You Know I Spell Girl With A 'B' - Misogyny In Hip-Hop, Pt. 1

"They get mad when I put it in perspective but let's see if my knowledge is effective" - Ice Cube Misogyny is one of those words like "racism" that has a nebulous, broadly understood meaning, but is much more slippery when it comes time to actually grab it. There are lots of things we can agree are misogynistic, but are they really, or is it just some behavior that takes a misogynistic form but holds no content? Take using the word "bitch" for instance. For most people, that's a pretty good indicator of some misogynistic tendencies. (And if you keep wondering why I keep writing 'misogynist,' it's just because it has a 'y.') But does it really mean anything? Ice Cube, to use a prominent example, penned the song, "A Bitch Iz A Bitch," dropping the gem,
A bitch iz a bitch So if I'm poor or rich I talk in the exact same pitch Now the title 'bitch' don't apply to all women But all women have a little bitch in 'em It's like a disease that plagues their character Takin' the women of America And it starts with the letter 'B' It makes a girl like that think she better than me See, some get mad and some just bear it But yo, if the shoe fits, wear it. It makes 'em go deaf in the ear, that's why When you say hi, she won't say hi Are you the kind that think you're too damn fly? Bitch, eat shit and die. Ice Cube comin' at you at a crazy pitch. (why?) I think a bitch iz a bitch.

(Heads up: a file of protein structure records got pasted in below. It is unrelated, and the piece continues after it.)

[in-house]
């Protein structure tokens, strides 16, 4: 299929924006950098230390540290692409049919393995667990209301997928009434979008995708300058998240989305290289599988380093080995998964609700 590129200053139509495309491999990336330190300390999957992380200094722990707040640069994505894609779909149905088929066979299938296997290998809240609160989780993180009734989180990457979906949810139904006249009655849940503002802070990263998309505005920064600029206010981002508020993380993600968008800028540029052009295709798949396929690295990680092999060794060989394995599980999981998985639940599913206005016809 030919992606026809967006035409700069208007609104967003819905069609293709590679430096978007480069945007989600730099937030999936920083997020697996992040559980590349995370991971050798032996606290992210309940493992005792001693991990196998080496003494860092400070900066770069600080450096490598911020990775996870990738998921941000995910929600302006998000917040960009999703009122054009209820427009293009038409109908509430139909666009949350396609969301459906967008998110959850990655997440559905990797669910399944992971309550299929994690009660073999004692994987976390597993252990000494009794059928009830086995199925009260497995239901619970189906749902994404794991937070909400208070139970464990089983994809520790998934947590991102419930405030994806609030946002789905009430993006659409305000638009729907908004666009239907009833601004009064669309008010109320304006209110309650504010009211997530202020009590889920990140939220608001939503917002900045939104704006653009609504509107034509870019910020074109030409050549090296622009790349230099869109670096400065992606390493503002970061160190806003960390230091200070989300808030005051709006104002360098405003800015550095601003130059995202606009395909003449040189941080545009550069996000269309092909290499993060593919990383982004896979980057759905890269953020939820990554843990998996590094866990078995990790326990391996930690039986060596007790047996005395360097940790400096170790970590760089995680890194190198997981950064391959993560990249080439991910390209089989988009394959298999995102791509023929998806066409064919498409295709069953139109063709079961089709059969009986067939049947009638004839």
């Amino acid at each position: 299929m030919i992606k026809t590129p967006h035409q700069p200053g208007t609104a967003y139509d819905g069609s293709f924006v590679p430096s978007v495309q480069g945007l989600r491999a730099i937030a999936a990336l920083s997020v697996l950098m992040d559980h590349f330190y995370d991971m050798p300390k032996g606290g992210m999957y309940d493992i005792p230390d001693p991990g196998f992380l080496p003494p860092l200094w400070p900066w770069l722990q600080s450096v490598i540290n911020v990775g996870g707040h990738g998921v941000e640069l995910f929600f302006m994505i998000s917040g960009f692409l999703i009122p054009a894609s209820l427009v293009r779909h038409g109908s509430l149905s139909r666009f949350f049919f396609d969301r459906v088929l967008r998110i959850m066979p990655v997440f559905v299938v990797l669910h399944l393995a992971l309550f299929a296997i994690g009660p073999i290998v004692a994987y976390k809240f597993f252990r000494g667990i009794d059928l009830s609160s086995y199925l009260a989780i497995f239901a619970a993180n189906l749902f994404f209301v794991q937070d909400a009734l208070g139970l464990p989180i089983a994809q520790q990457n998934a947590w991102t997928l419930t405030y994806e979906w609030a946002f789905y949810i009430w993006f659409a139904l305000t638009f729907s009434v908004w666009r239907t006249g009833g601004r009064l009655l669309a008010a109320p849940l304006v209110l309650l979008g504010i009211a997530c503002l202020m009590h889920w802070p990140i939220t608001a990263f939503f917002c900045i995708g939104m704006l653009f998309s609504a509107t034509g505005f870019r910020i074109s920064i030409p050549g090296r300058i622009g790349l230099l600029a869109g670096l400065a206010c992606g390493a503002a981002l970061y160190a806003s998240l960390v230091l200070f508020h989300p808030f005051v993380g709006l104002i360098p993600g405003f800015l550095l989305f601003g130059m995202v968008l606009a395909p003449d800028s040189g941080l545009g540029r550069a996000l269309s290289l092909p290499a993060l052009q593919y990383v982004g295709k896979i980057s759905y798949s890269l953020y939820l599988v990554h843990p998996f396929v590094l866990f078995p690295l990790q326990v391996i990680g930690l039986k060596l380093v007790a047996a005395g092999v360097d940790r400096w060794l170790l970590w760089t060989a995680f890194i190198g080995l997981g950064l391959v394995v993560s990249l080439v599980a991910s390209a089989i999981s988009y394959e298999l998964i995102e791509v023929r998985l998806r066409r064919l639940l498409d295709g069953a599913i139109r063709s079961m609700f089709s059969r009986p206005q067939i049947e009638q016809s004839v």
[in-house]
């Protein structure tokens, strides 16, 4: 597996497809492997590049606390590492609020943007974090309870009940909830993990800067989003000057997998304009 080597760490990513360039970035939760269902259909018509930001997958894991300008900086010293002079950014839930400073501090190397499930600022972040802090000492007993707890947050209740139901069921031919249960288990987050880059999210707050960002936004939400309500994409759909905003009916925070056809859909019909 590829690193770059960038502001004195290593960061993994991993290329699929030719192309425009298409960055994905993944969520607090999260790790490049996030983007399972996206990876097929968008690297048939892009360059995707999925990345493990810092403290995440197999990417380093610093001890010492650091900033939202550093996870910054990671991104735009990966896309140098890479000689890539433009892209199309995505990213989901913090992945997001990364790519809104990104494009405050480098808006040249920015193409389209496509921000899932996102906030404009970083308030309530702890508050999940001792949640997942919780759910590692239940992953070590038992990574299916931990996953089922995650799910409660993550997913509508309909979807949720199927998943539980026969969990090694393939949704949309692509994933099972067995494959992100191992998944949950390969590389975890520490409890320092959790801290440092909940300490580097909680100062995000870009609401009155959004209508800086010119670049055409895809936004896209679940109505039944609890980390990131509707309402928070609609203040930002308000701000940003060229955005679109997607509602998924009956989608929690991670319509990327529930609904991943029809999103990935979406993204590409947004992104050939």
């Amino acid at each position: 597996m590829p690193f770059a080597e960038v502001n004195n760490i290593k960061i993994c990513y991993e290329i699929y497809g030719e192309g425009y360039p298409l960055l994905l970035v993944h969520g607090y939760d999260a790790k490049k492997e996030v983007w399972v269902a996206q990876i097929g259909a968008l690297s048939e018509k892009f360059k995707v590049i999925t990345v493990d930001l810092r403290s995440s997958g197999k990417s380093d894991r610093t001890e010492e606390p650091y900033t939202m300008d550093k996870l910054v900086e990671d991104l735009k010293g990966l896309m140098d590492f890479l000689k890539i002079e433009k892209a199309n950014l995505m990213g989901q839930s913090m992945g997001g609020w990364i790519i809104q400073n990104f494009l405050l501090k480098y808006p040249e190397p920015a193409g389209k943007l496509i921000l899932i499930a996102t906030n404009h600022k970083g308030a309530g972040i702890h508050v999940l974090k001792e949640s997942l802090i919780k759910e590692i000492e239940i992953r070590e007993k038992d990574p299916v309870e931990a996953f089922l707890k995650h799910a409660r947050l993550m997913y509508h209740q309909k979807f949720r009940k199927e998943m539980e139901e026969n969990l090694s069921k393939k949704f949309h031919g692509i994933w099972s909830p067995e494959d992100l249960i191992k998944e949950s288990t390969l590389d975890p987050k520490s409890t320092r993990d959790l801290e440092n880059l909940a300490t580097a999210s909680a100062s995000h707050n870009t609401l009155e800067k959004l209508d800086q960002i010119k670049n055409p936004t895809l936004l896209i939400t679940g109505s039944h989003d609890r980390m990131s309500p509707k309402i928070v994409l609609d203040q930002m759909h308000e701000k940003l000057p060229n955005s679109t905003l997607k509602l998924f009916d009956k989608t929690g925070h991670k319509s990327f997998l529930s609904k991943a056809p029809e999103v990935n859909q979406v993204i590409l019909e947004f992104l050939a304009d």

And don't worry, we'll get into the actual words in a minute, but first I need to set up some boundaries. Now, according to some people, the above verse represents views that are hateful to women. Only thing is, Ice Cube's manager was a Black woman. On "When Will They Shoot," he rapped, "A Black woman is my manager, not in the kitchen/ so could you please stop bitchin'." What's more, on Amerikkka's Most Wanted, he has a skit towards the end that's dedicated to "the pretty young ladies who wouldn't give us no play before the album" which is a collage of rappers saying the word "bitch." (And also the first place I heard my catchphrase of 10th grade, "Back up off my tip for the simple fact you on it like a gnat on a dawgs dick…" If I had been a senior that year, I probably would've tried to make that my yearbook quote.) But here's the wrinkle: after all that bitch-calling, there's a voice saying, "Wha'chu say about my mother, man?" Like I said, easy to see but hard to catch. To bring it even closer to home, I've said before that while I was in high school I, like Cube, "spelled girl with a 'B'. At the same time, like Posdnuos, I "never played a sister," so what's the deal? Did the use of the word bitch constitute some real misogynistic feelings, or did it was it just a linguistic feature that some could argue took a misogynistic form? Like I said, just trying to sketch out the boundaries before I start painting. Now, on the real, Ice Cube's verse in "A Bitch Iz A Bitch" is probably fairly lightweight as far as misogynistic expression in hip-hop goes. He says the word "bitch" but that's about it. I don't even necessarily disagree with him that the title doesn't apply to all women, but all women have a little bit in em. (Some of us just know how to bring it out, I guess.) Either way, there's much worse out there. There are several questions that stem from this: • Where does this misogyny come from? Does it originate in hip-hop? • Is it confined to rappers' words, or does it extend to their actions? • To what extent is misogyny in hip-hop reflective of the larger culture? • Do female MCs challenge these roles/norms, or do they support them? I think I wanna start with the third question. Let's work from general to specific. My general perception is that hip-hop, even at its hedonistic, materialistic, vulgar worst, is actually reflective of America. It's not about what we claim to be, or what we wish we were, it's about what we are. We like sex, drugs, guns, and money. Not each and every one of us, of course, but between those three, all 50 states are covered. (Note, I just said 'sex' not 'fornication' or 'adultery', so you're in there too.) Hip-hop is all-American like Allen Iverson is all-American, but just like AI, many Americans are too myopic to see how accurate the reflection really is. See this article, which really expounds on this point. (I may hafta write about AI pretty soon myself. All this AI hate is starting to get to me. Seriously.) So I don't think it's right to point out the misogyny that exists in hip-hop without acknowledging that it doesn't originate there. Whatever your definition of misogyny is, whether you use the hardcore feminist definition, or something decidedly less, my bet is that people were thinking, talking, and behaving that way before 1979. Maybe not, but probably so. As bell hooks writes,